hughlunnon@yahoo.com | I have sigs turned off..

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    Registered User gobbo's Avatar
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    I've heard of police pulling some cars with tints stopping about 85% of light. There is no way anybody could see through them, totally stupid imo unless they are behind the B post and will nto cause interferance. I think rear windows tints should be illegal too.

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    gobbo - the reason they arnt is that there is no legal requirement to have a rear window - i mean if you are towing something, or have something on the back of your car (ie a bike) or even simply have a full car/van then the chances are you cant use the rear windows, so it'd be a daft idea to say 'if you have a rear window it must be this clear' - people would probably start just taking them out and replaceing them with metal...
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    Ive seen numpty's with front windows tinted so much i couldnt see into them in the daytime!! I bet they cant see out.

    This is good news.

    Butuz

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    'ave it. Skii's Avatar
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    Quote Originally Posted by Butuz
    Ive seen numpty's with front windows tinted so much i couldnt see into them in the daytime!! I bet they cant see out.

    This is good news.

    Butuz
    Yup - agreed.

    Plus its impossible to ID car thieves joyriders etc.

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    Interesting read but........

    How the heck are the police going to test the % of tint in your glass?

    And how long before some smart a**ed company sells replacement tinted glass - i.e. Glass that hasn't had a film applied to it?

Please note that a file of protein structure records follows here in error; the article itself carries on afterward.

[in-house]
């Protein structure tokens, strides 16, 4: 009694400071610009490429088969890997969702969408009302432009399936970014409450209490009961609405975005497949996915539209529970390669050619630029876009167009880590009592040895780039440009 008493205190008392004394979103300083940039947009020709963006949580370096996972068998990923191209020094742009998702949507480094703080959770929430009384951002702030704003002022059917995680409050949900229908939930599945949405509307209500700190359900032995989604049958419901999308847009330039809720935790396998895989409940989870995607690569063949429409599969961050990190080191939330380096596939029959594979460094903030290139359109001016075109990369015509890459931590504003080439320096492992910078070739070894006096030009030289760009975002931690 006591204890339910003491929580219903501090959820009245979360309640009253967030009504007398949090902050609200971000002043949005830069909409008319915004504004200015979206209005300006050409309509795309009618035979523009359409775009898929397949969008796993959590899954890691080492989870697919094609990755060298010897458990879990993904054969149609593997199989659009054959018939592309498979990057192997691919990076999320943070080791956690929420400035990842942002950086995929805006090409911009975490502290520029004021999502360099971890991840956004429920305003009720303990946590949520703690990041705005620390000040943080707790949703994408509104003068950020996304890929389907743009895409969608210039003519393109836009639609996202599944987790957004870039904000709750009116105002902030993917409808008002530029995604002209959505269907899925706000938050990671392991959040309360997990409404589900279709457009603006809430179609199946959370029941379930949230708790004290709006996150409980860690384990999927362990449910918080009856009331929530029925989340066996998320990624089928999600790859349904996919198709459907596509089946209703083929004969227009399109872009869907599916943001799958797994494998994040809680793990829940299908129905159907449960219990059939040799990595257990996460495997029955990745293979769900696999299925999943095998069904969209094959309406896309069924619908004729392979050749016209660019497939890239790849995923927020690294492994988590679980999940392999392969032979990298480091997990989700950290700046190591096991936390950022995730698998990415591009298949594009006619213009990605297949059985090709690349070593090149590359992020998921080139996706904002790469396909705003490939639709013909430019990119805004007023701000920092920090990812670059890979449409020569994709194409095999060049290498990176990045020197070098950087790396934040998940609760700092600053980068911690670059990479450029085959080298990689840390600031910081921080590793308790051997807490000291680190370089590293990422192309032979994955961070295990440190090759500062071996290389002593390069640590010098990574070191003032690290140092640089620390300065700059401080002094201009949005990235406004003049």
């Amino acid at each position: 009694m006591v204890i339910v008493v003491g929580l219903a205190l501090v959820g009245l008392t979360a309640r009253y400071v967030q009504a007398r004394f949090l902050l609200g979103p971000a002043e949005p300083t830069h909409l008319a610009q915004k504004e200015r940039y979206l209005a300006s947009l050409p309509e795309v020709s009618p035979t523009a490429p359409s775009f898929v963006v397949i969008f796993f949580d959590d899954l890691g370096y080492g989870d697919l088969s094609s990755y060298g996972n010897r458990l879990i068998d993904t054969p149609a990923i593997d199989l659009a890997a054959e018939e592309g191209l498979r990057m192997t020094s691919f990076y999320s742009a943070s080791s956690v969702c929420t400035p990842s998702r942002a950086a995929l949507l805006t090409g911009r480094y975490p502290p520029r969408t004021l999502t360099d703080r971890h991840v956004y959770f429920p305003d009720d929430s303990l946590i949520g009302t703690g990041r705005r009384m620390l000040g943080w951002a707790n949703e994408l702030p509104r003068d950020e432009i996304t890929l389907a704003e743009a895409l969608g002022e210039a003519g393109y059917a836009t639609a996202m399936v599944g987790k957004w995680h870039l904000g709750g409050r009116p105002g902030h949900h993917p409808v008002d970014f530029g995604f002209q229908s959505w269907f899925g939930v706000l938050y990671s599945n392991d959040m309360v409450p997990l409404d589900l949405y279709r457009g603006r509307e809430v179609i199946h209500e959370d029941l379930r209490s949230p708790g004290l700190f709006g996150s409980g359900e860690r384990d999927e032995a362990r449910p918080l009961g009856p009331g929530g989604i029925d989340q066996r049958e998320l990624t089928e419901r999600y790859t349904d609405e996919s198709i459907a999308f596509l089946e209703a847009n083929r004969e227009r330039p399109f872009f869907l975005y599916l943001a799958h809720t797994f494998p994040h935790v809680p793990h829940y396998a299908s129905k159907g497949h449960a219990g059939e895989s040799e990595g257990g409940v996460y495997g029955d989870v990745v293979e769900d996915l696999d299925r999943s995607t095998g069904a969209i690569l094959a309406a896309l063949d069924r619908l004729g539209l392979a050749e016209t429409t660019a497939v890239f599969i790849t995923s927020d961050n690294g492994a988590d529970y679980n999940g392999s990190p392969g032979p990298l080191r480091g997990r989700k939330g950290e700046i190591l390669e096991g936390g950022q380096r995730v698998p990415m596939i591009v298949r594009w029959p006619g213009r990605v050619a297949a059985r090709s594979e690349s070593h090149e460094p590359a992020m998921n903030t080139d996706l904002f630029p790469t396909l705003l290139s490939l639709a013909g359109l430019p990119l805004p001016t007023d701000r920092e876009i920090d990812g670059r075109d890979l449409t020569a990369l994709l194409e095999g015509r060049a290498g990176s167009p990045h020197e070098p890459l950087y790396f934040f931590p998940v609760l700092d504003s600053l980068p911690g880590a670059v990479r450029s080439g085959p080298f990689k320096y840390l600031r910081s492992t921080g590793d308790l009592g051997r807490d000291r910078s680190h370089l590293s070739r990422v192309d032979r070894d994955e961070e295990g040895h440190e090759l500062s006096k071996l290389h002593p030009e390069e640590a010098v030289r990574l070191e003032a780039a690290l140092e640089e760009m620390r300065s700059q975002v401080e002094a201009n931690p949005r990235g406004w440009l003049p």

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    I think they have some sort of light ometer they use. Basically they apply a light of a set strength on one side of the glass and test how strong it is on the other side, therefore giving the % of light blocked.

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    Quote Originally Posted by Jiff Lemon
    Interesting read but........

    How the heck are the police going to test the % of tint in your glass?

    And how long before some smart a**ed company sells replacement tinted glass - i.e. Glass that hasn't had a film applied to it?
    Still illegal - The vehicle would fail an MOT on it straight away. I have a doc at work with this full revised legislation listed in it. I'll mail it home and post it up tommorow. ( I work for Autoglass BTW)
    <<Waiting for the next century>>

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    NOOOOOOO!!!!! Ive always wanted to own a a Red Toyota Supra with Black tinted windows! This is bullox! I will move country!

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    Oh no!I've re-dorkalated! Jiff Lemon's Avatar
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    Quote Originally Posted by Sid Vicious
    Still illegal - The vehicle would fail an MOT on it straight away. I have a doc at work with this full revised legislation listed in it. I'll mail it home and post it up tommorow. ( I work for Autoglass BTW)
    You sure they gonna make it part of the MOT?

    At the moment there are a LOT of things that would fail construction and use laws, but would sail through an MOT.

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    so does the legislation mean that i can still have front tints aslong as they are not darker than 75% of the light blocked?

    thanks
    rhino_of_stockton

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    Sexiest Hexus user? quite possibly Russ's Avatar
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    i feel this is a load of bull. been nocking around ages this romour.
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    'ave it. Skii's Avatar
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    Another olde thread doth return...

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    Look at the Posted date of the thread, look at today's date..

    Nuff said..